**disclaimer – man I’m sh** at these. I really know how to do them but they are still hard. I use counter weights or I fall on my arse every other rep. If you’re like me, don’t be proud. Use counter weights and build strength – don’t waste your time falling all over the place too often.

START WITH WEIGHT ON THE WORKING LEG – rest on the ball of the foot of the other leg, all the weight on your working leg though.

INITIATE WITH HIP FLEXOR PULL – Don’t just drop down and hope to land right. Feel like you actively pull yourself into position with the Hip Flexors of your working leg. This will lead to better positioning and control.

KICK OTHER LEG OUT STRAIGHT – If you can. If you feel like your Quads are going to cramp, you’re doing it right, it won’t always feel like that, you will get used to it. The straighter it is, the More-Athletic you will be and the easier it will be to balance (more weighty forward, less fall-y backwards).

KEEP SPINE TALL, REACH ARMS FORWARDS – You may need to round your spine on these – unless your super athletic, but don’t think about this. Get as tall as you can. Reach your arms forward hard to counter balance.

SIT ALL THE WAY DOWN. PAUSE AT THE BOTTOM – Bum should touch your Hamstrings or only be very slightly off. There should be no doubt, you are at the bottom and you have nowhere else to go!

FEEL GLUTE STRETCH – If you can feel the muscle in your bum stretch at the bottom then even better.

DRIVE THROUGH HEAL TO COME BACK UP – As with any squat – imagine your stamping through the ground or on someone you hate! Push the ground away and you’ll activate the Extensor Chain.

GLUTE LOCK AT THE TOP – Look the leg at the top for full range of motion, feel your quads working, feel your Glutes on. Then punch the air to celebrate if it was the first time you did a full clean rep. Otherwise, just get on with your next rep.

You fall over sideways – This is balance. Get something to hold onto and practice a lot.

You sink down passively – The ‘Hip Flexor Pull’ can take a while to get your mind around, but it will put you in a better position and give you more control. Think and practice until you get it.

You fall over backwards – If you lose balance, you may fall over backwards. If you don’t use your arms or counter weights to reach forward hard you may fall over backwards. If you lack the mobility at the ankle (like me) or Hips – you may not be able to do these and you will fall over backwards. If you don’t reach your spare leg out in front – you may fall over backwards. The solution is practice, using counter weights, and working hard on your flexibility so that you can get into the required position consistently.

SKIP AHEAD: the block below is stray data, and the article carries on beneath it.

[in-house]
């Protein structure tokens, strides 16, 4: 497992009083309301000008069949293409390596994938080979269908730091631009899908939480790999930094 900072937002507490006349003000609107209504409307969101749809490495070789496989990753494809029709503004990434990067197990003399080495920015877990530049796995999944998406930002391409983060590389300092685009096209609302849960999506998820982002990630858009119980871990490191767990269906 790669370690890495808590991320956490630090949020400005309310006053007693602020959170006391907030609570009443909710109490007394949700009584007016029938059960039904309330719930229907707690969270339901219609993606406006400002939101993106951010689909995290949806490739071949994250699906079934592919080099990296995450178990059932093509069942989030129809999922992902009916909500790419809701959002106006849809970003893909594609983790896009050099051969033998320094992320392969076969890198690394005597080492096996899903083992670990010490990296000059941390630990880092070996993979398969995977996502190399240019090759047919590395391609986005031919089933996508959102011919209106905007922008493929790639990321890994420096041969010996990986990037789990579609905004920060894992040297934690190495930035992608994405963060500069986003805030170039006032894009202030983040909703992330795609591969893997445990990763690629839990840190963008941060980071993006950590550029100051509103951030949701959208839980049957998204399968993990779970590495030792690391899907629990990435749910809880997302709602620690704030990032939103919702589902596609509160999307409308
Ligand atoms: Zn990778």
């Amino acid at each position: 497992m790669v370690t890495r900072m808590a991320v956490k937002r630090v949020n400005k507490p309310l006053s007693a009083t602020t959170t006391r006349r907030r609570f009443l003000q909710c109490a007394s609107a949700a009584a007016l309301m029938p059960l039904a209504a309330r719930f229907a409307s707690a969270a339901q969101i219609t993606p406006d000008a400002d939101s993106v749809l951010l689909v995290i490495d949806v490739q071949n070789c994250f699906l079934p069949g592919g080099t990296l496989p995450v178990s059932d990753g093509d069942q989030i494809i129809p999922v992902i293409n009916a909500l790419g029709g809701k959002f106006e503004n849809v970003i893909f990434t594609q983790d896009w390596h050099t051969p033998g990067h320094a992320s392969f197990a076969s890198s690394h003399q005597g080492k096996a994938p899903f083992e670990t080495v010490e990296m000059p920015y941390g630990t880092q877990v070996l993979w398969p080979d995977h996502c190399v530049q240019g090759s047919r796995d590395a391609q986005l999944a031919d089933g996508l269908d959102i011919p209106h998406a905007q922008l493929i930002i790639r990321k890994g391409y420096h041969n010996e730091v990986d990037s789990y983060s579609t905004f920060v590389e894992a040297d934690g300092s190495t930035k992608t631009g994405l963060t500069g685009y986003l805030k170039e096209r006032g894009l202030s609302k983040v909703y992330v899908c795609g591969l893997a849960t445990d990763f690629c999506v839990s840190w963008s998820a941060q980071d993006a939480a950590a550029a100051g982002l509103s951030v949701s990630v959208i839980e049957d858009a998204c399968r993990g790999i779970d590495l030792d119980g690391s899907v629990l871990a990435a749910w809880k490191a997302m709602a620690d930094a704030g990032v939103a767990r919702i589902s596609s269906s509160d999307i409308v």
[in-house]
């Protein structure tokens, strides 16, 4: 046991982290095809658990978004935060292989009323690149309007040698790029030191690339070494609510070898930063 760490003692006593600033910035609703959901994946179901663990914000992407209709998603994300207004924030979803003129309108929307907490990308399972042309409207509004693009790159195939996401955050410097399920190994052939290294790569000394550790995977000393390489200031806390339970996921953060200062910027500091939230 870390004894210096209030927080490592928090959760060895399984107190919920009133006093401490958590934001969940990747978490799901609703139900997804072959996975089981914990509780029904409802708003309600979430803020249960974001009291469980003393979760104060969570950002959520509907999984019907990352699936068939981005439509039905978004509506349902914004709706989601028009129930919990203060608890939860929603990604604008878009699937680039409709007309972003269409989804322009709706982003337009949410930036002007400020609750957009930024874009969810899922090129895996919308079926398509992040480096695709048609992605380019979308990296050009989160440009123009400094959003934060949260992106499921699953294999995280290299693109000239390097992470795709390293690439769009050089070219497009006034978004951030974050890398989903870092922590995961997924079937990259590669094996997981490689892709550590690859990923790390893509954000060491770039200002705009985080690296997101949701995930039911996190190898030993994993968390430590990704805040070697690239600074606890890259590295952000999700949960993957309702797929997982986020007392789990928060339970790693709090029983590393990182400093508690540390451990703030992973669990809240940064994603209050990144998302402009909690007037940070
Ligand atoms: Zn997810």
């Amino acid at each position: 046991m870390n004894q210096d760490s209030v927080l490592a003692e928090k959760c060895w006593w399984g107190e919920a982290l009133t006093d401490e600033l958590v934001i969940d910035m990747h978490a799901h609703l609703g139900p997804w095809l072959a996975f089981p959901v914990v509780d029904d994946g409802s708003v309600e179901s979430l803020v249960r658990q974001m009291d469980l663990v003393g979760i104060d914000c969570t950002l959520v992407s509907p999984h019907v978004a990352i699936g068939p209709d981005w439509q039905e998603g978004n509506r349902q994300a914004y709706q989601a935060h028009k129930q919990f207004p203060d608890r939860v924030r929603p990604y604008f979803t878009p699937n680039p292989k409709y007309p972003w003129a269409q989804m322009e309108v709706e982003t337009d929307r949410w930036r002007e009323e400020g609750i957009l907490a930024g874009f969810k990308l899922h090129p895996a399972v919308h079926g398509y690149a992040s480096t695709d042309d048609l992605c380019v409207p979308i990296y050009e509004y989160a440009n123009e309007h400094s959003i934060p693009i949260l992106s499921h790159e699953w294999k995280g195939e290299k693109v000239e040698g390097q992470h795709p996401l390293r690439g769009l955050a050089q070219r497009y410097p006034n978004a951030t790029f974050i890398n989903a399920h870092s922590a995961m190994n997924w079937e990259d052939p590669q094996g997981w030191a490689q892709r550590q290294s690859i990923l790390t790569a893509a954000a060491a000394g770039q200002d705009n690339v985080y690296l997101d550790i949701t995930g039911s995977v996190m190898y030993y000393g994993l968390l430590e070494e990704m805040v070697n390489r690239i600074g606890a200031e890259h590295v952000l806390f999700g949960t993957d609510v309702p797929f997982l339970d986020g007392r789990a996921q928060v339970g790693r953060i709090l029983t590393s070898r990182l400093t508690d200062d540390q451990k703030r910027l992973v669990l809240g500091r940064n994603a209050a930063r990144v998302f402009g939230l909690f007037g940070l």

o – if you use too much weight, don’t have enough strength or run out of gas, you will probably fall over backwards. Have a rest before your next set!

You can’t straighten your front leg – Either your Hamstring is tight, or – more likely – you need to strengthen your Quads and get used to this position. Work on V-Ups and L-Sits and you’ll adapt.

You can’t come back up again – get stronger. Use shorter range of motion while you learn if necessary.

Upper Body Still, Push the earth away – “Chuck Norris doesn’t do push ups, he does earth downs”. The same principle applies here. Don’t think about getting back up. Think about holding position and pushing the ground away. Coming up will take care of itself.

Sit back, Reach Forward – Initiate with Hip Flexor Pull – Get your bum back, reach your arms and other ‘spare leg’ forwards and you’ll get these.

Add weight


Hold onto something –

Skater Squat

Less Range


Assistance Weights

Compound Leg strength, full range of motion – even most good athletes aren’t going to get this much range of motion open normal squats. These will take your leg development to another level if you do them well. Quads, Hammies, Glutes will all have to adapt in a new way.

Hard without weight, doesn’t take much – If you don’t have a lot of kit but want to get strong, these will be a powerful tool to you. They are pretty tough bodyweight. With 20-30k weight you have to be a serious athlete to build to 10 or more reps.

Body Balance and Athleticism – Because these are a single leg activity, they force each side to work independently. This is important for exposing and working through any imbalances you have one side to another. You’ll be a stronger and better athlete for making your legs work independently of each other.

If that’s not enough, remember that done well – these look pretty cool and demand you get your mind on the job, if you don’t focus, you’ll probably end up on your arse.